THOUGHTS ON THE DAILY DAF
brought to you by Kollel Iyun Hadaf of Har Nof
Rosh Kollel: Rav Mordecai Kornfeld
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ERUVIN 88 & 89 have been dedicated by Mrs. G. Turkel (Rabbi Kornfeld's
grandmother) to the memory of her husband, Yisrael Shimon (Isi) ha'Levi
Turkel, who passed away on 10 Av 5780.
1) HALACHAH: POURING WASTE WATER INTO A PIT OR PIPE
The Mishnah and Gemara discuss the laws of an Ukah (pit) and a Biv (pipe)
with regard to water disposal and describe how one may pour waste water
into his Chatzer on Shabbos. How do these laws apply today with regard to
pouring water on Shabbos into the drain of a sink, or using any other
modern means of waste water disposal on Shabbos (such as flushing a
The Mishnah differentiates between two different means of water disposal:
(1) pouring water into one's Chatzer and letting it overflow into Reshus
ha'Rabim (the Ukah), and (2) pouring it into a pipe (Biv) which brings the
water directly to Reshus ha'Rabim.
(1) THE UKAH -- If the area of a Chatzer is 16 square Amos or larger,
whether it is rectangular in shape (long and narrow) or square, it is
permitted to pour out water into the Chatzer, because the Chatzer is large
enough that the water will be absorbed into the ground before it flows out
into Reshus ha'Rabim. If the Chatzer is smaller than 16 square Amos, and
cannot absorb the full Se'asayim of water that a person tends to use every
day, a pit must be dug to accomodate the remaining water.
HALACHAH: The RAMBAM rules stringently, in accordance with the Chachamim,
that one may pour water near the Biv but not into it. Others, though, rule
leniently, and the MISHNAH BERURAH (OC 357:21) is lenient as well and
permits pouring water directly into the Biv.
This pit is only necessary in the summer season, when people prevent their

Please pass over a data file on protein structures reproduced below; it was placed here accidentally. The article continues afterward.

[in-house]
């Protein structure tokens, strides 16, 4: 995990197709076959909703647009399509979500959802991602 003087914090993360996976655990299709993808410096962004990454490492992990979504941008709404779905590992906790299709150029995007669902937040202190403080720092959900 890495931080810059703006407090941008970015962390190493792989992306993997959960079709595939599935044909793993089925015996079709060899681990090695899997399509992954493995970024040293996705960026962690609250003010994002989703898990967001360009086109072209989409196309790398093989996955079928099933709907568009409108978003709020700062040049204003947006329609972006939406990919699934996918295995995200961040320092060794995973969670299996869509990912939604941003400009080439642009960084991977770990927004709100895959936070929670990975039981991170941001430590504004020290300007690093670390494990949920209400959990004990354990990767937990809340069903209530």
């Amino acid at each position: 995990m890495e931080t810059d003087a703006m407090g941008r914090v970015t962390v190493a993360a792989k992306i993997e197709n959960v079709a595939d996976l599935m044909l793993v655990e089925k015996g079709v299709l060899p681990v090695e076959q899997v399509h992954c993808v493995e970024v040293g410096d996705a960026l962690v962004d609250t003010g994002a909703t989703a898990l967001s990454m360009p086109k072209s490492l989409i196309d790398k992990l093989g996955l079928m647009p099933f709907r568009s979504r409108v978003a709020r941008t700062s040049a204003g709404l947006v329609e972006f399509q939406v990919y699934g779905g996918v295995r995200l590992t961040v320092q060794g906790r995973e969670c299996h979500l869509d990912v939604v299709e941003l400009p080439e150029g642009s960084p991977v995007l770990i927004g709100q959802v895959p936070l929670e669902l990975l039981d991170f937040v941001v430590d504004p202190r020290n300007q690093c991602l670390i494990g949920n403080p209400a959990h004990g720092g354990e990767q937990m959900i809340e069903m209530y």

Chatzeros from getting wet and muddy. Without a pit, a person does not
want the water to stay in the Chatzer and make it muddy, and therefore he
is pleased that it flows out into Reshus ha'Rabim, therefore it is
prohibited to pour water in the Chatzer. In the winter, though, no matter
how small the Chatzer is, one may pour as much water as he wants into it,
even without a pit to receive it (like the ruling of Abaye). He does not
care whether the water stays in the Chatzer or flows out, because the
Chatzer is already muddy from the winter rains.
(2) THE BIV -- Rebbi Eliezer ben Yakov says that one may pour water
directly into a Biv (pipe) as long as it is at least four Amos long. The
Chachamim say that one may not pour water directly into a Biv because it
will come out into Reshus ha'Rabim with such force that people will think
he is standing right next to Reshus ha'Rabim and pouring it directly into
Reshus ha'Rabim (which, of course, is forbidden). Rather, the Chachamim
maintain that one may pour the water only near the Biv but not into it.
However, Rashi (88a DH Lo Yishpoch) writes that the Biv, too, must be
broad enough to absorb Se'asayim of water (i.e., 4 x 4 Amos, and not just
4 Amosh long.)
However, the SHULCHAN ARUCH (OC 357:2) rules, based on Rashi, that one may
only pour water into a pipe that goes into Reshus ha'Rabim only if the
pipe is made of an absorbent material. If so, one should not pour water
into metal or plastic pipes (such as the ones used in modern residential
drainage systems), whether one pours it directly into the pipe or only
near the pipe, if the pipe leads out into Reshus ha'Rabim. However, in OC
357:3, the Shulchan Aruch writes that it is only forbidden if the outlet
of the water opens to an actual Reshus ha'Rabim or a large public street
(Karmelis) in the city. If it opens into a valley, sea, or any other
Karmelis *outside* the city, it is permitted to pour water into that pipe.
Since modern sewage systems lead to a Karmelis outside of the city, it is
permitted to pour water down the drain, even directly, on Shabbos.